Craving a glass of wine or a cold beer at the end of the day may not seem unusual but people can also experience cravings for soft drinks and coffee, according to new research.
Led by Flinders University PhD student Joshua McGreen, the study found the number of cravings a person experiences can indicate how many soft drinks they would eventually drink, with cravings triggered by a number of factors beyond thirst.
What triggers cravings?
Published in the journal Eating Behaviours, the study analysed data from 128 participants aged between 17 and 25 years old, who completed a craving diary and daily consumption measure over a one-week period.
Cravings were reported for a range of beverages, including tea, juice and flavoured milk, but by far the most craved drinks were water, coffee and soft drink.
Tiredness was found to be the most common craving trigger for coffee. For soft drinks, visual clues such as advertising or seeing other people having a drink were the most common triggers, followed by food and then thirst.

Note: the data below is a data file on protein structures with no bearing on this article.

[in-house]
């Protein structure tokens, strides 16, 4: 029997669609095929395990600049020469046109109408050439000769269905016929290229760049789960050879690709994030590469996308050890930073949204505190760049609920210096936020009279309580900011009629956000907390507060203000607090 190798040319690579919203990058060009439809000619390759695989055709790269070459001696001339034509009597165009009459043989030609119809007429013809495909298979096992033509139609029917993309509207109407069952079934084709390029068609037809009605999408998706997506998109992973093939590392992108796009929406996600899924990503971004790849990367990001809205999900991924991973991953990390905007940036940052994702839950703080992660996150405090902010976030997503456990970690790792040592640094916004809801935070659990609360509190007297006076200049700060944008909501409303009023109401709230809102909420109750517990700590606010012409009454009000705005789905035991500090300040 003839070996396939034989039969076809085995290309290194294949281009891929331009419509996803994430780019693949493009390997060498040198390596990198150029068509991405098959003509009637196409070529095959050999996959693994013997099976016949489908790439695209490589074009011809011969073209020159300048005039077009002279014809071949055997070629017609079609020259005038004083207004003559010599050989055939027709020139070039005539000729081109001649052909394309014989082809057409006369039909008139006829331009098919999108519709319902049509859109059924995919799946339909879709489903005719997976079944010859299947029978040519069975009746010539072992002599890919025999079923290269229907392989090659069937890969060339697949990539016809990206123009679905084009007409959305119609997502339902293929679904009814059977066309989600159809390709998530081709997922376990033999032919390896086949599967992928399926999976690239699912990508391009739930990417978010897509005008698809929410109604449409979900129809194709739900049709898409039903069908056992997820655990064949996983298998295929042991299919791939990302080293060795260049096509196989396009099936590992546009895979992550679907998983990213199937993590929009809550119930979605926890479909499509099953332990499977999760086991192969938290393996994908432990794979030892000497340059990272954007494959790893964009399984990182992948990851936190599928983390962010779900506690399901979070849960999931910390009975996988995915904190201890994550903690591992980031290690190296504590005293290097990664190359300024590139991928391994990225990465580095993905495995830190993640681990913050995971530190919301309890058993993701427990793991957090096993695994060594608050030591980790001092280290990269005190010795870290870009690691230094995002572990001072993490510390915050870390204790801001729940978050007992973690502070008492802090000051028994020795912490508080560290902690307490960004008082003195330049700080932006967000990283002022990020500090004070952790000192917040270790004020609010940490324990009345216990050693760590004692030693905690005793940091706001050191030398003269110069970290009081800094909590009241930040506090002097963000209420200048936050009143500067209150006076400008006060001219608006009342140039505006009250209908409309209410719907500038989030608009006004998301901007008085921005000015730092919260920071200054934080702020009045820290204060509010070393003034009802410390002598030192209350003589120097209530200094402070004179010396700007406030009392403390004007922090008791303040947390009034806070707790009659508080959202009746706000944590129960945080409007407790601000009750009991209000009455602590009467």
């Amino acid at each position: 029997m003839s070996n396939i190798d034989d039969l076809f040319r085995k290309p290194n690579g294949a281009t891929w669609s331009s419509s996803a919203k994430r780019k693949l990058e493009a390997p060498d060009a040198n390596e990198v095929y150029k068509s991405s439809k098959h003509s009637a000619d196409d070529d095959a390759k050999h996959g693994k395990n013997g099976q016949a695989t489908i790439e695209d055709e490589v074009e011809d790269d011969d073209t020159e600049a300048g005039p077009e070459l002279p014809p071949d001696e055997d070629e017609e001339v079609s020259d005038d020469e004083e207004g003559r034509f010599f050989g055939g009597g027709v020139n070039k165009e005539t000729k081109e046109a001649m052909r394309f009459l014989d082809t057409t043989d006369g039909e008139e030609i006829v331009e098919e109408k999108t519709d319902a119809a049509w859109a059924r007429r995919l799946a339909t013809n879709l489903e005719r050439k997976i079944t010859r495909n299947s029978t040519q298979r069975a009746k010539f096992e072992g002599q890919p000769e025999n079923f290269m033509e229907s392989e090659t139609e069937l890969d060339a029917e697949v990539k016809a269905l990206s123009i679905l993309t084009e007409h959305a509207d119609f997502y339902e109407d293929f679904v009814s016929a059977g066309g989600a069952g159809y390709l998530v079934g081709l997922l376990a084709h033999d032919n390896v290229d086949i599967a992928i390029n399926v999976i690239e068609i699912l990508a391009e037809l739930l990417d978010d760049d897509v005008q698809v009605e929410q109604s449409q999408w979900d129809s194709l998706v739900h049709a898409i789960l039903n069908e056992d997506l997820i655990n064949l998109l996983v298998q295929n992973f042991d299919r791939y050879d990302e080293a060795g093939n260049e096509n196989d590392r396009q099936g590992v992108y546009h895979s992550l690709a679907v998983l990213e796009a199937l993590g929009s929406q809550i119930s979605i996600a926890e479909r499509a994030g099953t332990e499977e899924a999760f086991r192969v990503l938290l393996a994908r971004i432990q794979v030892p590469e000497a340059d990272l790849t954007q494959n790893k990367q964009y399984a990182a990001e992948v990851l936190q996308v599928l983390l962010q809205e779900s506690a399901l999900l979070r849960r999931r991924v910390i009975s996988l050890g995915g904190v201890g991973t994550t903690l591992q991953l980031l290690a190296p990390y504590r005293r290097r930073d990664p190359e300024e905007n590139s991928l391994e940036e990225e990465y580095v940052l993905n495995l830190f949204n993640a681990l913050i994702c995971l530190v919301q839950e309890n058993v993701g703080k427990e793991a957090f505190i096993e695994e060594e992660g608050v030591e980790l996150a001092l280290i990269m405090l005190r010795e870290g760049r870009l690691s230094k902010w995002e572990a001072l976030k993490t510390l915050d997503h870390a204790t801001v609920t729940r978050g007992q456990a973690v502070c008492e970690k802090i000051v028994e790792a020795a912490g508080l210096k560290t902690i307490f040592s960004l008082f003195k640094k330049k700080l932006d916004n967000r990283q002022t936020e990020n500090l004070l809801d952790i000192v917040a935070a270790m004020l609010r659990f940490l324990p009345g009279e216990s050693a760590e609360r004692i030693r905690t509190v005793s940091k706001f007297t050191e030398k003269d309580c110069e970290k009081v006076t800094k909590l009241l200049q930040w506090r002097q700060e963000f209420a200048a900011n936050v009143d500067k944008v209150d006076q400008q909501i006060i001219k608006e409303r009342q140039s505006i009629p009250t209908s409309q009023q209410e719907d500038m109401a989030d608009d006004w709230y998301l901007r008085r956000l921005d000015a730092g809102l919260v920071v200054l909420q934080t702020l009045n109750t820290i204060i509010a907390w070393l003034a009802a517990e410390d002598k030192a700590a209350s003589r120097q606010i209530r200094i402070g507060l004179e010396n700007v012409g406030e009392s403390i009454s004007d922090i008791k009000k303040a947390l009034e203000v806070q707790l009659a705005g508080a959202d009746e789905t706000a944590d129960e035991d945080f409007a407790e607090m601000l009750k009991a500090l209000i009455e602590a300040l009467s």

When investigating the link between cravings and consumption, stronger cravings were shown to be associated with a greater likelihood of drinking more – especially for soft drink.
Water the exception
Water was both the most craved beverage and the most consumed, with thirst being the most common trigger.
“Although water may not be considered a substance that is typically craved, the participants clearly experienced a strong desire to consume it, in line with the World Health Organization’s formal definition of craving,” says Mr McGreen.
However, the number of cravings for water during the week did not indicate how much would be drunk. Instead, that was predicted by how much participants liked water and whether they were male.
“This contrasts to coffee and soft drink, where the number of cravings for each predicted how much would be drunk over the week,” says Mr McGreen.